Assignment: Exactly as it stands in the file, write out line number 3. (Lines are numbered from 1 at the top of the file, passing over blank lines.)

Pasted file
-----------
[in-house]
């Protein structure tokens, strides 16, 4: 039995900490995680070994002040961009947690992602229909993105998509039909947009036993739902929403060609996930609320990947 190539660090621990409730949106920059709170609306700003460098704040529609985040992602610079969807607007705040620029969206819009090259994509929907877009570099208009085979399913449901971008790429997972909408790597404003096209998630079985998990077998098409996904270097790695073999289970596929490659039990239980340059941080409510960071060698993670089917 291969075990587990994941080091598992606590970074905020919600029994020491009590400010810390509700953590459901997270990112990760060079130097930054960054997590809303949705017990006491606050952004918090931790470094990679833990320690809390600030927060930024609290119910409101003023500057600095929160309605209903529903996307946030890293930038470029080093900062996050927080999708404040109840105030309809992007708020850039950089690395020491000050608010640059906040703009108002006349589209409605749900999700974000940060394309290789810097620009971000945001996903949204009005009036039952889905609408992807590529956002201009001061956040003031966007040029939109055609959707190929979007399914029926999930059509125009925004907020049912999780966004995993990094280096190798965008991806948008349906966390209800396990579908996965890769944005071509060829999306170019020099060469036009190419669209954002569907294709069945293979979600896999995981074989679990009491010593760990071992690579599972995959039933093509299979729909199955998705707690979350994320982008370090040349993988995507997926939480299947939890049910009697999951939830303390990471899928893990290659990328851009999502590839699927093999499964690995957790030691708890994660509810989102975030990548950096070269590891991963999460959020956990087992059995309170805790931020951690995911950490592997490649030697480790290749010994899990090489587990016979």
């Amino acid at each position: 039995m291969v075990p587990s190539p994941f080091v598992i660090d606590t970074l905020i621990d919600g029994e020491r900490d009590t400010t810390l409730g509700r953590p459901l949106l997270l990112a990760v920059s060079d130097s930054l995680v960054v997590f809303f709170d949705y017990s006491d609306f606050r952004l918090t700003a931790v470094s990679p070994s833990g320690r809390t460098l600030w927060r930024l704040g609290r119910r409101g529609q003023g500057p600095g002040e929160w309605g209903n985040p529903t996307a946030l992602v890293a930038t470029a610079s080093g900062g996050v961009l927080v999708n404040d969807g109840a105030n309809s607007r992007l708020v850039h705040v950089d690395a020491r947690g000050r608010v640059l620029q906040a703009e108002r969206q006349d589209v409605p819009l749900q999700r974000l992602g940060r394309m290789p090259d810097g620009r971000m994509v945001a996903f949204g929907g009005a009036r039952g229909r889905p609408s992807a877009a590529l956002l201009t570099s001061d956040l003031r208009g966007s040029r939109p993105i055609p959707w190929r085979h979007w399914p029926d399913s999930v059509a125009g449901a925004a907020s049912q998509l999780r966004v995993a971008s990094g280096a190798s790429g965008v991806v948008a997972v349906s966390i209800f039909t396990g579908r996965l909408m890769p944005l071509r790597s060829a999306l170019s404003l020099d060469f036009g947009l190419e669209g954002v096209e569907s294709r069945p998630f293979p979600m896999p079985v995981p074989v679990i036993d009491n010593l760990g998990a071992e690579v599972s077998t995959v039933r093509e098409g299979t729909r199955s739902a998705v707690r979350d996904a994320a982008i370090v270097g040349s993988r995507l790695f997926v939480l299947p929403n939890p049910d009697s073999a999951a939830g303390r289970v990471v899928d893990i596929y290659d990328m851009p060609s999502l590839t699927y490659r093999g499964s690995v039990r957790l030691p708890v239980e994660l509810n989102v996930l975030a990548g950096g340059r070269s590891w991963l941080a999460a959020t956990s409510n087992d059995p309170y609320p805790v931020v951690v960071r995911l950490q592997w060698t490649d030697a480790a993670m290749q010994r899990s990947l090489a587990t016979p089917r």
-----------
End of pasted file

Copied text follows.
């Amino acid at each position: 039995m291969v075990p587990s190539p994941f080091v598992i660090d606590t970074l905020i621990d919600g029994e020491r900490d009590t400010t810390l409730g509700r953590p459901l949106l997270l990112a990760v920059s060079d130097s930054l995680v960054v997590f809303f709170d949705y017990s006491d609306f606050r952004l918090t700003a931790v470094s990679p070994s833990g320690r809390t460098l600030w927060r930024l704040g609290r119910r409101g529609q003023g500057p600095g002040e929160w309605g209903n985040p529903t996307a946030l992602v890293a930038t470029a610079s080093g900062g996050v961009l927080v999708n404040d969807g109840a105030n309809s607007r992007l708020v850039h705040v950089d690395a020491r947690g000050r608010v640059l620029q906040a703009e108002r969206q006349d589209v409605p819009l749900q999700r974000l992602g940060r394309m290789p090259d810097g620009r971000m994509v945001a996903f949204g929907g009005a009036r039952g229909r889905p609408s992807a877009a590529l956002l201009t570099s001061d956040l003031r208009g966007s040029r939109p993105i055609p959707w190929r085979h979007w399914p029926d399913s999930v059509a125009g449901a925004a907020s049912q998509l999780r966004v995993a971008s990094g280096a190798s790429g965008v991806v948008a997972v349906s966390i209800f039909t396990g579908r996965l909408m890769p944005l071509r790597s060829a999306l170019s404003l020099d060469f036009g947009l190419e669209g954002v096209e569907s294709r069945p998630f293979p979600m896999p079985v995981p074989v679990i036993d009491n010593l760990g998990a071992e690579v599972s077998t995959v039933r093509e098409g299979t729909r199955s739902a998705v707690r979350d996904a994320a982008i370090v270097g040349s993988r995507l790695f997926v939480l299947p929403n939890p049910d009697s073999a999951a939830g303390r289970v990471v899928d893990i596929y290659d990328m851009p060609s999502l590839t699927y490659r093999g499964s690995v039990r957790l030691p708890v239980e994660l509810n989102v996930l975030a990548g950096g340059r070269s590891w991963l941080a999460a959020t956990s409510n087992d059995p309170y609320p805790v931020v951690v960071r995911l950490q592997w060698t490649d030697a480790a993670m290749q010994r899990s990947l090489a587990t016979p089917r």